IF plans materialize, there would soon be new rank classification as well as a retirement and pension system for uniformed members of the Philippine National Police. As soon as it is approved, officers and men of the 190,000-strong police force would again be called Generals, Colonels, Majors and Captains as well as Sergeants and Patrolman, the Journal Group learned.
Last week, the Senate had approved on third and final reading a bill seeking to modify the classification of ranks in the PNP headed by Director General Oscar D. Albayalde.
Senate Bill No. 2031 which was principally authored by former PNP chief-turned Senator Panfilo ‘Ping’ M. Lacson was approved with 18 affirmative votes. The bill would standardize how police officers are being called, according to Sen. Lacson who himself retired from the force with the rank of Police Director General.
“In order to maintain its clear distinction from the members of the Armed Forces of the Philippines, the ranks to be used in addressing the PNP personnel shall be preceded by the word ‘Police’,” explained the senator who was PNP chief from 1999 to 2001.
The bill will amend the Section 28 of the Department of the Interior and Local Government Act of 1990, or Republic Act No. 6975, he said.
Under the bill, the classification of ranks in the PNP will be changed to the following:
Director-General to Police General; Deputy Director-General to Police Lieutenant General; Director to Police Major General; Chief Superintendent to Police Brigadier General; Senior Superintendent to Police Colonel; Superintendent to Police Lieutenant Colonel; Chief Inspector to Police Major;
Senior Inspector to Police Captain; Inspector to Police Lieutenant; Senior Police Officer 4 to Police Executive Master Sergeant; Senior Police Officer 3 to Police Chief Master Sergeant; Senior Police Officer 2 to Police Senior Master Sergeant; Senior Police Officer 1 to Police Master Sergeant; Police Officer 3 to Police Staff Sergeant; Police Officer 2 to Police Corporal; and Police Officer 1 to Patrolman or Patrolwoman.
At present, the PNP has one Director General in the person of Albayalde and three Deputy Director Generals or the members of his Command Group: Deputy Director General Fernando H. Mendez Jr. who is the PNP Deputy Chief for Administration; Deputy Director General Archie Francisco F. Gamboa who is the PNP Deputy Chief for Operations; and incoming Deputy Director General Camilo Pancratius P. Cascolan, the PNP Chief Directorial Staff.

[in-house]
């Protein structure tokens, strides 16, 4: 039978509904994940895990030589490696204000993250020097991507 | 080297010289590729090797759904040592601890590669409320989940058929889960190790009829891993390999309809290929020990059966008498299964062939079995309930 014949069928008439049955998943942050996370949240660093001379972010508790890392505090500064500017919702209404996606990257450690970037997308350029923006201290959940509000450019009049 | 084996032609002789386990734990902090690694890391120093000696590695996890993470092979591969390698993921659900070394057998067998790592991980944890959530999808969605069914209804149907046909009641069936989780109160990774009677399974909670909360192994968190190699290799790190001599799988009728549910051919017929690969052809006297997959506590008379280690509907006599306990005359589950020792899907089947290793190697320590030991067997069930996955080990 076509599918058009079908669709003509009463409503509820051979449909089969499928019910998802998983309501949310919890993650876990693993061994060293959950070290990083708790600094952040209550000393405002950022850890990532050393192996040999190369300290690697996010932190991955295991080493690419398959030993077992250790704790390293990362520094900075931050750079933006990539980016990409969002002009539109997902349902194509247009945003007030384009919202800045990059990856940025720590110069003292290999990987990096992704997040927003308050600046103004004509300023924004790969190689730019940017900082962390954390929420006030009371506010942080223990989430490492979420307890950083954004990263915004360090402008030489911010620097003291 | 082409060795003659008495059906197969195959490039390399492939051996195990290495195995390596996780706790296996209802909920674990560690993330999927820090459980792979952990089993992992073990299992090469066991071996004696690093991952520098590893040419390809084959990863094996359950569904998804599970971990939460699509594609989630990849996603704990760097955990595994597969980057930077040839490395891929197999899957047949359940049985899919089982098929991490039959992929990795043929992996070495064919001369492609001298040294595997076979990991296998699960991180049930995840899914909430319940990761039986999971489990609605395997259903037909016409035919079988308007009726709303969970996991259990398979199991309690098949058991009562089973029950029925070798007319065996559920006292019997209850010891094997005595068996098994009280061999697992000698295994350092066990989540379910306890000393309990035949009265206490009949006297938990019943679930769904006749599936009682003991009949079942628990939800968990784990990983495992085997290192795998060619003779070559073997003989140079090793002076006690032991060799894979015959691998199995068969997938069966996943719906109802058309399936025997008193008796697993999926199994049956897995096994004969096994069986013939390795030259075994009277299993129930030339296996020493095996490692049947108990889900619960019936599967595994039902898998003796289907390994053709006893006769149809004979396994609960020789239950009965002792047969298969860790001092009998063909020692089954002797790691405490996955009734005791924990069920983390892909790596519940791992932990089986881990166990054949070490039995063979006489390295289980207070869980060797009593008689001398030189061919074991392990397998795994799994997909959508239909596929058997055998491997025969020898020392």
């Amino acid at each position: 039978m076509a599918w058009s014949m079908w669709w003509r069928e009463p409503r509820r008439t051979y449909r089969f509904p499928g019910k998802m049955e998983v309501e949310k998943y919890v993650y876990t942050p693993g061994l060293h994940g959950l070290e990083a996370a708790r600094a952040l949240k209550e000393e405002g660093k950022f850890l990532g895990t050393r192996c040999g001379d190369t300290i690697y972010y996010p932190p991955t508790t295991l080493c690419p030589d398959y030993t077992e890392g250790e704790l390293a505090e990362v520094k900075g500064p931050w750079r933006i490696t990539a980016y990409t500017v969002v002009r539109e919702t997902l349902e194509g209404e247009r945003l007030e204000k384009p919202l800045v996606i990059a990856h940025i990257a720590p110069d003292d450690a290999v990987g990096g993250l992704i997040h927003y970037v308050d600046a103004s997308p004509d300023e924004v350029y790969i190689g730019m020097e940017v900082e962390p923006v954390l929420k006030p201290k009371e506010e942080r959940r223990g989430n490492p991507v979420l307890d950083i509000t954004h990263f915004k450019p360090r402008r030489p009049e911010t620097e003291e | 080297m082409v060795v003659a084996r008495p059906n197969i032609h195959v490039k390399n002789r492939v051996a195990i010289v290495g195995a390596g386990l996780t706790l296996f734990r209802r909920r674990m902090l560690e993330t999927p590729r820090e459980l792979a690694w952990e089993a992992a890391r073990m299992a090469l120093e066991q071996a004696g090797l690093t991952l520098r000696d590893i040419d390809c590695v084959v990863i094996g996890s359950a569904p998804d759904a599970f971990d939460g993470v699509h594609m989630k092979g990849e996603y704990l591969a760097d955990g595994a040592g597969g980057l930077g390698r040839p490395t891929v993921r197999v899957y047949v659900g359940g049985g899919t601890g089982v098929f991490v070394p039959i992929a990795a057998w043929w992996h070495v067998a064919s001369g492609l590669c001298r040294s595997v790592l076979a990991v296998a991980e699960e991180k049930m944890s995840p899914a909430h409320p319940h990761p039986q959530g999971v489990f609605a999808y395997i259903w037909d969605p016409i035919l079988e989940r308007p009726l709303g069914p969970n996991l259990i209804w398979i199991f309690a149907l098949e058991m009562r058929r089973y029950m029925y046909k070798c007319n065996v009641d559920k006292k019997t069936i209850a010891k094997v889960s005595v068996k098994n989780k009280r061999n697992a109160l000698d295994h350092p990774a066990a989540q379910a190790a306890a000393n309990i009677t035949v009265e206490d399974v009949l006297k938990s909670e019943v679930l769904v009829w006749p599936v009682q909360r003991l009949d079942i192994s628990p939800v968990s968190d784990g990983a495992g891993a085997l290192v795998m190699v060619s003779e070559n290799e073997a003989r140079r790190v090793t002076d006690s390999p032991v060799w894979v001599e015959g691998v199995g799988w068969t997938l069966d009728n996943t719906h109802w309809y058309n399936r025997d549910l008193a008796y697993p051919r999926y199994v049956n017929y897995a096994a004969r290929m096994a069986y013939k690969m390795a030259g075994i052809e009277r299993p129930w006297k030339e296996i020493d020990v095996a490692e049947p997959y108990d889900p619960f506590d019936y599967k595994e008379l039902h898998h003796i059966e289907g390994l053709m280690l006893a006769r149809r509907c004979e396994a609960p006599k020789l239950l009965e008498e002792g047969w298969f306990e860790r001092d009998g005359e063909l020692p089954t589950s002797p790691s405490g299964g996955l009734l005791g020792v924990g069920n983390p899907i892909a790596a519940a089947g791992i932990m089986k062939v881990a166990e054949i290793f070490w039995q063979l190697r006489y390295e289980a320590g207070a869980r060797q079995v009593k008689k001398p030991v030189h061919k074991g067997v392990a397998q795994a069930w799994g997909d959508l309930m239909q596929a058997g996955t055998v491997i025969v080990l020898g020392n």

The PNP also has 21 Police Directors and some 110 Chief Superintendents.
According to Lacson, an improved rank classification system in the PNP will help the police coordinate better with other law enforcement agencies in operations against crimes and terrorism.
“Experiences both of our policemen and soldiers tell us that unnecessary lags occur when one still finds it necessary to check who his or her counterpart from the police or military is,” he said.
However, the veteran lawmaker explained that the bill would not militarize or take away the civilian character of the PNP.
Another major issue confronting the PNP is the proposed bill on the “Unified Military and Uniformed Services Personnel Separation, Retirement and Pension Act.”
According to the Department of Finance, the proposed bill is urgently needed because of the difficulty being encountered by the national government in supporting the pension requirements of all military and uniformed personnel (MUP).
Thus, the proposed bill was presented last week to concerned Cabinet secretaries and President Duterte who approved it as ‘urgent’ in principle.
The proposed bill’s salient features are the following:
1. Retirement and pensionable age is 60 years old. This means that those who will optionally retire will only receive pension when they reach the age of 60. Only battle casualties will get direct pension even before 60 years old
2. There will be no one rank higher for pension purposes when one retires compulsorily.
3. Maximum pension will be increased from 85 percent of base plus long pay to 90 percent of base pay plus long pay.
4. There will be no indexation of pension. However the pension will be subjected to annual review and periodic increase not exceeding 1.5 percent of the current pension rates.
5. Monetization of leaves will be limited to 300 days for those who have not yet accumulated 300 days. Those with more than 300 days leave will be allowed to monetize all their leaves.
6. There will be pension contributions to be deducted from the individual MUP with government counterpart. The deductions as well as the seed money will be handled by the Government Service Insurance System but will be treated separately from the current funds of GSIS.